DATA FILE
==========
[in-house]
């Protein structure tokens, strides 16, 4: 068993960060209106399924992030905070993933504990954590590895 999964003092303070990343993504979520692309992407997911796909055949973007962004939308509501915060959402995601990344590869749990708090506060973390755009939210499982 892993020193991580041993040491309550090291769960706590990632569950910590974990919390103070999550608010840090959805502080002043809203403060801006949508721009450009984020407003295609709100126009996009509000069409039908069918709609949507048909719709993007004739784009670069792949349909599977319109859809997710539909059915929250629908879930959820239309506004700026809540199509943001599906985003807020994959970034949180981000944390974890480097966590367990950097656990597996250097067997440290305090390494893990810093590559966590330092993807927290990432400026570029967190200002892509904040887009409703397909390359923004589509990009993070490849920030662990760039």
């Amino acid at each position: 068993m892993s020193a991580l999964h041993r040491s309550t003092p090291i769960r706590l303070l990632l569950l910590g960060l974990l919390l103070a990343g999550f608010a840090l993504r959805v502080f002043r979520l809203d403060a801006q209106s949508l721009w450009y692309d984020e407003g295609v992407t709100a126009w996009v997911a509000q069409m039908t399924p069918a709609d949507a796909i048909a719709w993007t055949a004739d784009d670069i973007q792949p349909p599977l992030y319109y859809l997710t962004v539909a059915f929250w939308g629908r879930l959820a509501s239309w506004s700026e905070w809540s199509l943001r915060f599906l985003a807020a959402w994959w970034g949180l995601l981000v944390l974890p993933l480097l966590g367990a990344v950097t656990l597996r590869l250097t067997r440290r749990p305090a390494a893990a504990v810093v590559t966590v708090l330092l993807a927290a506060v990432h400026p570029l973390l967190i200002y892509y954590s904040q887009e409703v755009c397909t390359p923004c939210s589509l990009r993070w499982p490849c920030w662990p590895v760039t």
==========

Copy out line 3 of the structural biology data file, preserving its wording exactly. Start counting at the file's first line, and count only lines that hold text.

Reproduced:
């Amino acid at each position: 068993m892993s020193a991580l999964h041993r040491s309550t003092p090291i769960r706590l303070l990632l569950l910590g960060l974990l919390l103070a990343g999550f608010a840090l993504r959805v502080f002043r979520l809203d403060a801006q209106s949508l721009w450009y692309d984020e407003g295609v992407t709100a126009w996009v997911a509000q069409m039908t399924p069918a709609d949507a796909i048909a719709w993007t055949a004739d784009d670069i973007q792949p349909p599977l992030y319109y859809l997710t962004v539909a059915f929250w939308g629908r879930l959820a509501s239309w506004s700026e905070w809540s199509l943001r915060f599906l985003a807020a959402w994959w970034g949180l995601l981000v944390l974890p993933l480097l966590g367990a990344v950097t656990l597996r590869l250097t067997r440290r749990p305090a390494a893990a504990v810093v590559t966590v708090l330092l993807a927290a506060v990432h400026p570029l973390l967190i200002y892509y954590s904040q887009e409703v755009c397909t390359p923004c939210s589509l990009r993070w499982p490849c920030w662990p590895v760039t």